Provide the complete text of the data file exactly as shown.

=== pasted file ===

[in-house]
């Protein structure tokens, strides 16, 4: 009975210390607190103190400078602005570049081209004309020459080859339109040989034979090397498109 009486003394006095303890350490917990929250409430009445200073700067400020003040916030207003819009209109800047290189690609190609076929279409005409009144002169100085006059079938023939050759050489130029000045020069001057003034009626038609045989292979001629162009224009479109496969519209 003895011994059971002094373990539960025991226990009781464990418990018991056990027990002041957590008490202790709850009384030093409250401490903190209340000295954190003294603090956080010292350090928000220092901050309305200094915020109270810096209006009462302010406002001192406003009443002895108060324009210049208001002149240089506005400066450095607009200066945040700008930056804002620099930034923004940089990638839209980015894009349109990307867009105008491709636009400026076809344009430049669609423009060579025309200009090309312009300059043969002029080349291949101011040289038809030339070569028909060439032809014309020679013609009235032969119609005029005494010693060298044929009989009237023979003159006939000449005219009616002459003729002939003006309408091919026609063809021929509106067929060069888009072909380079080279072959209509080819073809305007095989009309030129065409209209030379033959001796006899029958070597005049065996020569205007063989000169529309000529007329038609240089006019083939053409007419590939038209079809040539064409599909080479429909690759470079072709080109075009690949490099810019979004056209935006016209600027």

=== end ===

[in-house]
């Protein structure tokens, strides 16, 4: 009975210390607190103190400078602005570049081209004309020459080859339109040989034979090397498109 009486003394006095303890350490917990929250409430009445200073700067400020003040916030207003819009209109800047290189690609190609076929279409005409009144002169100085006059079938023939050759050489130029000045020069001057003034009626038609045989292979001629162009224009479109496969519209 003895011994059971002094373990539960025991226990009781464990418990018991056990027990002041957590008490202790709850009384030093409250401490903190209340000295954190003294603090956080010292350090928000220092901050309305200094915020109270810096209006009462302010406002001192406003009443002895108060324009210049208001002149240089506005400066450095607009200066945040700008930056804002620099930034923004940089990638839209980015894009349109990307867009105008491709636009400026076809344009430049669609423009060579025309200009090309312009300059043969002029080349291949101011040289038809030339070569028909060439032809014309020679013609009235032969119609005029005494010693060298044929009989009237023979003159006939000449005219009616002459003729002939003006309408091919026609063809021929509106067929060069888009072909380079080279072959209509080819073809305007095989009309030129065409209209030379033959001796006899029958070597005049065996020569205007063989000169529309000529007329038609240089006019083939053409007419590939038209079809040539064409599909080479429909690759470079072709080109075009690949490099810019979004056209935006016209600027």